About a First Pregnancy


Becoming pregnant for the first time is often exciting and scary at the same time. This new experience often brings up a plethora of questions, ranging from how to find the right health care provider to knowing how to recognize the warning signs of preterm labor. First-time expecting mothers who take the time to learn more about pregnancy can calm their fears and allow themselves to enjoy this special time.

Finding an Obstetrician or Midwife

When a woman becomes pregnant for the first time, one of the first things she should do is find an obstetrician or midwife. She should find a practitioner that not only has suitable credentials, but also one that shares similar beliefs about pregnancy and the birthing process. Asking a practitioner about their policies and procedures and their thoughts on epidurals, episiotomies, natural childbirth, cesarean sections, labor inductions and patient phone calls to the office are a few topics that can give a pregnant woman a better idea of whether that practitioner is a good match for them.

Prenatal Care

Proper prenatal care is crucial for a health pregnancy. The American Pregnancy Association notes that most pregnant women have their first prenatal visit when they are approximately 8 weeks pregnant, but women should start taking prenatal vitamins before this time when possible. Doctors can phone a prescription into a pharmacy, or a woman can take over-the-counter prenatal vitamins until her first appointment. It proves important to keep all prenatal appointments. These appointments not only ensure that the mother and baby are progressing well and remain healthy, but also provide a forum for pregnant women to discuss their concerns and questions with a doctor on a one-to-one basis.

What to Expect

Many changes occur in a woman’s body during pregnancy. Although these changes may not be noticeable to others in the first trimester, pregnant women definitely feel them. Experiencing morning sickness, mood swings, breast changes, food cravings or aversions, constipation, fatigue and frequent urination are common early pregnancy symptoms of the first trimester, according to the American Congress of Obstetricians and Gynecologists. While the nausea and fatigue usually ease during the second trimester, the abdomen begins to expand and many women begin to look pregnant during this trimester. Many pregnant women also feel the baby kick for the first time during the second trimester. By the time the third trimester comes, many women find themselves dealing with heartburn and body aches. The flutters of the baby turn into strong kicks and punches, and practice contractions called Braxton Hicks contractions may start occurring. Pregnant women in the third trimester should monitor their bodies closely for contractions and signs of labor, and call a doctor immediately should this occur.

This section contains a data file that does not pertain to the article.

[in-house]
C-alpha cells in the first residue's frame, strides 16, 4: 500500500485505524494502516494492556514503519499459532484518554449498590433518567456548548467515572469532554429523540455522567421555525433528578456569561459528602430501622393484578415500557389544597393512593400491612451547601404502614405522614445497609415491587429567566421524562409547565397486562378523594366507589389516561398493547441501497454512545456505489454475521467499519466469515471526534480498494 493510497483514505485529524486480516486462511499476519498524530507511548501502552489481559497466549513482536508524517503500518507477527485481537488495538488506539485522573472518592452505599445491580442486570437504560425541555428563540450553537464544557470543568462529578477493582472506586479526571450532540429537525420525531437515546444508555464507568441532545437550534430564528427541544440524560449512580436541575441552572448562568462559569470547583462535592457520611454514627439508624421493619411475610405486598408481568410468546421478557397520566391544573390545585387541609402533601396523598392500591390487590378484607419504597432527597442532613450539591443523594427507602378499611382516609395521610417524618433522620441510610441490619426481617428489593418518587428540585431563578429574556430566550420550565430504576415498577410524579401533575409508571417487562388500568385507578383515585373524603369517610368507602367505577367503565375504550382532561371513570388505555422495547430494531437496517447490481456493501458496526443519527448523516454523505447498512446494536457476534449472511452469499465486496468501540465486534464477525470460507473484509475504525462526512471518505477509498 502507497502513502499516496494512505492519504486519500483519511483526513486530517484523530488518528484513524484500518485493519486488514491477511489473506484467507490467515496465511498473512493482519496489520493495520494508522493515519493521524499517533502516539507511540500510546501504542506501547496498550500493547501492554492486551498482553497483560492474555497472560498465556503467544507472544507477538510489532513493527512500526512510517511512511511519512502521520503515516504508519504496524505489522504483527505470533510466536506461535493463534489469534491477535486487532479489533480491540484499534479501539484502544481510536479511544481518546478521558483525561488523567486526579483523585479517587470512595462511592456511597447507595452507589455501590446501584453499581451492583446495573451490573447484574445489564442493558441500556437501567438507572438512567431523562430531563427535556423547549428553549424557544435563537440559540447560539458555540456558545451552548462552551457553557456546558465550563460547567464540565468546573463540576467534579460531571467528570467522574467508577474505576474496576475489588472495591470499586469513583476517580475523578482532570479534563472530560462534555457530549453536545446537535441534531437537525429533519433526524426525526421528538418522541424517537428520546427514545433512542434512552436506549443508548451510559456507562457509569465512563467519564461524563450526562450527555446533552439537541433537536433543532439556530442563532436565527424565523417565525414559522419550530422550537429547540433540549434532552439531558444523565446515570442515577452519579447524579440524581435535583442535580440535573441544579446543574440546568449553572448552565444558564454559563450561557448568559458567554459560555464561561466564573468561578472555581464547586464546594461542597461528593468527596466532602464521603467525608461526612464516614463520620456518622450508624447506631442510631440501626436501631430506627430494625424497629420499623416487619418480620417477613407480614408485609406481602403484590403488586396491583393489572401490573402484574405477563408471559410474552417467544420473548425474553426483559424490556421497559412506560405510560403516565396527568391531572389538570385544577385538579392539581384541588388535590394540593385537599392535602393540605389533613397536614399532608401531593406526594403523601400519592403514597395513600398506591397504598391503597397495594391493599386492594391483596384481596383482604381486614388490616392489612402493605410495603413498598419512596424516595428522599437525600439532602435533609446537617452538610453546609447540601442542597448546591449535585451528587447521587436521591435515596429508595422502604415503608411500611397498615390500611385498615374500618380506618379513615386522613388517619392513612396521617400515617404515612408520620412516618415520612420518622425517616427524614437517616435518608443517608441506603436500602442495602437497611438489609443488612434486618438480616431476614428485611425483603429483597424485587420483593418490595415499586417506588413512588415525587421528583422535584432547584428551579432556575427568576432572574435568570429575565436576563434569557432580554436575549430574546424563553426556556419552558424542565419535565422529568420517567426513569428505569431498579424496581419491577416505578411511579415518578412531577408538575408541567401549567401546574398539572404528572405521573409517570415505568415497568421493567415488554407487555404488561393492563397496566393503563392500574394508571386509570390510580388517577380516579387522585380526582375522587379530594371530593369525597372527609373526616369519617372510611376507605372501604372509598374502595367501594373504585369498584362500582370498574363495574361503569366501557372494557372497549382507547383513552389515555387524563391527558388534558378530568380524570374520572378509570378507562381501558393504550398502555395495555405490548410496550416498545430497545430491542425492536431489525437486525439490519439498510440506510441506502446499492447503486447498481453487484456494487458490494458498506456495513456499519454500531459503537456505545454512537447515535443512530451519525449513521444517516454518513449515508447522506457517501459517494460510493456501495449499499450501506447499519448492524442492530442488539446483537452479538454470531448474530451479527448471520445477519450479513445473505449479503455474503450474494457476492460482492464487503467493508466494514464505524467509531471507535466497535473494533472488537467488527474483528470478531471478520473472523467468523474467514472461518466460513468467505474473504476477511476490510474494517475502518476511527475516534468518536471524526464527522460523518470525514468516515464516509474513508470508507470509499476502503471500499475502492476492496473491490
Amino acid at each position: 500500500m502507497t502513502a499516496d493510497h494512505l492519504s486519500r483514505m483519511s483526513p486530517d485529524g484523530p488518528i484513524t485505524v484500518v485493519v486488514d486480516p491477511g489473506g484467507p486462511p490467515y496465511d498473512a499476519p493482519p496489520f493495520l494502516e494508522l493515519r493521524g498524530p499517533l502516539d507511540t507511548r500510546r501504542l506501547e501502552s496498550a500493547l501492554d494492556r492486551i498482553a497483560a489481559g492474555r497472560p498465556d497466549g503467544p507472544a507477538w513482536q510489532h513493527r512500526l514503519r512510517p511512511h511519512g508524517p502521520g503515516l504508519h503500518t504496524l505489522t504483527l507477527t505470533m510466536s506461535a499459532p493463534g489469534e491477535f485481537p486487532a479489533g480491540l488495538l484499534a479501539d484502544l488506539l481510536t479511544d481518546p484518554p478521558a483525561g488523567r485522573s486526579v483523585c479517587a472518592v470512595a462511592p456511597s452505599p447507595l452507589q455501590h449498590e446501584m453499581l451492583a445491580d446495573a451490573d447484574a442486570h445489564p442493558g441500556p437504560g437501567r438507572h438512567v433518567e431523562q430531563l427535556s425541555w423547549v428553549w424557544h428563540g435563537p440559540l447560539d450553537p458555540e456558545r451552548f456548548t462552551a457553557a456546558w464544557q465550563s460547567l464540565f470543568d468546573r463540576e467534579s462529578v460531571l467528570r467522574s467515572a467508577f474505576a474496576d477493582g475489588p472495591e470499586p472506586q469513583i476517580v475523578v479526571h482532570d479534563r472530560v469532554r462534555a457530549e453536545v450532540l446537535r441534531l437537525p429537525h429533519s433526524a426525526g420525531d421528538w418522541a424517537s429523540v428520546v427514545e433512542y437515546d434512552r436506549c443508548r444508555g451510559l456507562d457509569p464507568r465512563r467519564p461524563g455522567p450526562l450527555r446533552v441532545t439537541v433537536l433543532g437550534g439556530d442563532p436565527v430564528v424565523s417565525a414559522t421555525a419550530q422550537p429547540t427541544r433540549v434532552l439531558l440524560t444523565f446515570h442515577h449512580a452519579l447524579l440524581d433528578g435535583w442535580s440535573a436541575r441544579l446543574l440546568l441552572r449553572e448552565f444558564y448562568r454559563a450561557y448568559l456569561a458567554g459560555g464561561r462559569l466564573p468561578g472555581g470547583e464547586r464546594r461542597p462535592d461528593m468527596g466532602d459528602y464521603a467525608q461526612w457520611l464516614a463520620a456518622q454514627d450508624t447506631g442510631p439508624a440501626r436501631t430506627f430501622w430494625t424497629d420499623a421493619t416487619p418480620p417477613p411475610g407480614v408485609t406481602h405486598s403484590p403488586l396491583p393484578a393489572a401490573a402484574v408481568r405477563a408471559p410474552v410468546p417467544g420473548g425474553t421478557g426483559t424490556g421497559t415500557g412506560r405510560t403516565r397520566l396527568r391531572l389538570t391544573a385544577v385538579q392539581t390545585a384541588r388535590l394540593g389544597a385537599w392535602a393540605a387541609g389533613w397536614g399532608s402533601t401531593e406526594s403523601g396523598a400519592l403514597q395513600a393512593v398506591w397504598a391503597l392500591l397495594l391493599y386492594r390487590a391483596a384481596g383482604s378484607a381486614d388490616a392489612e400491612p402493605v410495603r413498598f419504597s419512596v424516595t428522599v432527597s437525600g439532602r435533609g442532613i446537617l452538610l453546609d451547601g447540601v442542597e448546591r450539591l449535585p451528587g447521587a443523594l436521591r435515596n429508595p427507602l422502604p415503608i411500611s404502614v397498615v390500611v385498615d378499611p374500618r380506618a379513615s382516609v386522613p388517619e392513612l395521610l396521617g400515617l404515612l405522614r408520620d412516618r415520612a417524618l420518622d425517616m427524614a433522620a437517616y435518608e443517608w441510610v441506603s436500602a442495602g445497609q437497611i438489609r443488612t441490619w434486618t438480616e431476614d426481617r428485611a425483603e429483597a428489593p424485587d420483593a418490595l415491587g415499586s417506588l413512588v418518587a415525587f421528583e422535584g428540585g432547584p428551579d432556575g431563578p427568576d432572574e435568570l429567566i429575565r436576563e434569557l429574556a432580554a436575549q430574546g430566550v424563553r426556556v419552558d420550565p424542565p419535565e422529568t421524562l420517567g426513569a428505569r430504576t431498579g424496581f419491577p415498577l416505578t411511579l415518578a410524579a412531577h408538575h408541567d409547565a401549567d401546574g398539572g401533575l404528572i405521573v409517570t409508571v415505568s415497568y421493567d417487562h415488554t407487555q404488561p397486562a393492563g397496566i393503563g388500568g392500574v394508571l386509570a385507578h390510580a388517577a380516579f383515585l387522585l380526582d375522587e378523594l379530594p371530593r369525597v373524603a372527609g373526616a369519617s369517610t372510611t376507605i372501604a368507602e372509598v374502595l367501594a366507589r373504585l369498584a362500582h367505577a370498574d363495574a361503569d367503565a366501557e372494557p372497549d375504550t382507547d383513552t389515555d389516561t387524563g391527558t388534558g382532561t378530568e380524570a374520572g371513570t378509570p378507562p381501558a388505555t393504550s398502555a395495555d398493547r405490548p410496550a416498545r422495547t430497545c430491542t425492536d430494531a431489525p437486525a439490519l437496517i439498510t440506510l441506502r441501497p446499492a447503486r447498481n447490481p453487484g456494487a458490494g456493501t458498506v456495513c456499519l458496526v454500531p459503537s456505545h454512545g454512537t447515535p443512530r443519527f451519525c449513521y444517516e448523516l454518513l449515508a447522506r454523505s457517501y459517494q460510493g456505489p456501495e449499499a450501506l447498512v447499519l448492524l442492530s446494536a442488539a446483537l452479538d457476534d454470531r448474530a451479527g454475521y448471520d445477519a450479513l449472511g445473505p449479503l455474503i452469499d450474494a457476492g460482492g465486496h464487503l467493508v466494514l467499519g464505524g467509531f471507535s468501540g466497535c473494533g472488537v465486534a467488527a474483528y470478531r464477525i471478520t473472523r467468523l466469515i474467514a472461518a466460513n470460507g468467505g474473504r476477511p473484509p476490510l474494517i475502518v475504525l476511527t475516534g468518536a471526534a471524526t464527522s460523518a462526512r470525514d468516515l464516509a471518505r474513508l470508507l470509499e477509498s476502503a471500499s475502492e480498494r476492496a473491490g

The safety of the unborn baby is one of the top concerns for many expecting mothers, but women who have never been pregnant before may not realize that even ordinary activities can be harmful. Changing the kitty litter, working with chemicals, taking medications or supplements, using a hot tub or eating seafood are just a few things that a woman should avoid during pregnancy. Although a doctor or midwife goes over safety precautions in detail at the first prenatal visit, first-time expectant mothers may want to do their own research about these subjects as soon as they discover they are pregnant to avoid unintentionally harming the developing baby.

Preterm Labor

First-time expectant mothers may have a harder time recognizing the signs of preterm labor due to their limited experience with the childbirth process. However, recognizing these signs proves vital because seeking medical treatment early can stop preterm labor from continuing and prevent a baby from being born too early. Signs and symptoms include a dull backache, pelvic pressure, vaginal spotting or bleeding, diarrhea, watery discharge or contractions that occur more than eight times each hour, according to MayoClinic.com. Pregnant women experiencing any of these symptoms should call a doctor immediately.

About this Author

Elizabeth M. Wolfenden has been a professional freelance writer since 2005 with articles published on a variety of niche blogs and websites. She specializes in the areas of psychology, mental health, education, pregnancy and reproductive health. She holds a bachelor’s degree in elementary education and a master’s degree in counseling from Oakland University.